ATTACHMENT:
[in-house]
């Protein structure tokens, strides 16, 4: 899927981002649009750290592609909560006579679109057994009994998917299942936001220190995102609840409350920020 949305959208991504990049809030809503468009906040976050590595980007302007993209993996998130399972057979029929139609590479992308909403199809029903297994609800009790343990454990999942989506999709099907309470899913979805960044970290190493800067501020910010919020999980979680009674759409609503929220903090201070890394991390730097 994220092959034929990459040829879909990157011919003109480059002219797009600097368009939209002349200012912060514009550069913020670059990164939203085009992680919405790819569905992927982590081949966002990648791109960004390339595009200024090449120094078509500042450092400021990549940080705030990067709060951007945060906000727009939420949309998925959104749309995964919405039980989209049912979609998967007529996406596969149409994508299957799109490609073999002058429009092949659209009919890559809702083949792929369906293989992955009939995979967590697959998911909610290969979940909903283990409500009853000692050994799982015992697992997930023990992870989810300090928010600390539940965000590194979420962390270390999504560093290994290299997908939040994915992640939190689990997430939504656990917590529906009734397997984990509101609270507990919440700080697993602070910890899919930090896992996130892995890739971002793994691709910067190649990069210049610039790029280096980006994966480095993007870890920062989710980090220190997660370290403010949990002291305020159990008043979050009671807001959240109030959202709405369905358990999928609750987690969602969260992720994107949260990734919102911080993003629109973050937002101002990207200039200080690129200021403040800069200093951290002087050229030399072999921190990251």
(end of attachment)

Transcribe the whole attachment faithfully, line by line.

[in-house]
């Protein structure tokens, strides 16, 4: 899927981002649009750290592609909560006579679109057994009994998917299942936001220190995102609840409350920020 949305959208991504990049809030809503468009906040976050590595980007302007993209993996998130399972057979029929139609590479992308909403199809029903297994609800009790343990454990999942989506999709099907309470899913979805960044970290190493800067501020910010919020999980979680009674759409609503929220903090201070890394991390730097 994220092959034929990459040829879909990157011919003109480059002219797009600097368009939209002349200012912060514009550069913020670059990164939203085009992680919405790819569905992927982590081949966002990648791109960004390339595009200024090449120094078509500042450092400021990549940080705030990067709060951007945060906000727009939420949309998925959104749309995964919405039980989209049912979609998967007529996406596969149409994508299957799109490609073999002058429009092949659209009919890559809702083949792929369906293989992955009939995979967590697959998911909610290969979940909903283990409500009853000692050994799982015992697992997930023990992870989810300090928010600390539940965000590194979420962390270390999504560093290994290299997908939040994915992640939190689990997430939504656990917590529906009734397997984990509101609270507990919440700080697993602070910890899919930090896992996130892995890739971002793994691709910067190649990069210049610039790029280096980006994966480095993007870890920062989710980090220190997660370290403010949990002291305020159990008043979050009671807001959240109030959202709405369905358990999928609750987690969602969260992720994107949260990734919102911080993003629109973050937002101002990207200039200080690129200021403040800069200093951290002087050229030399072999921190990251």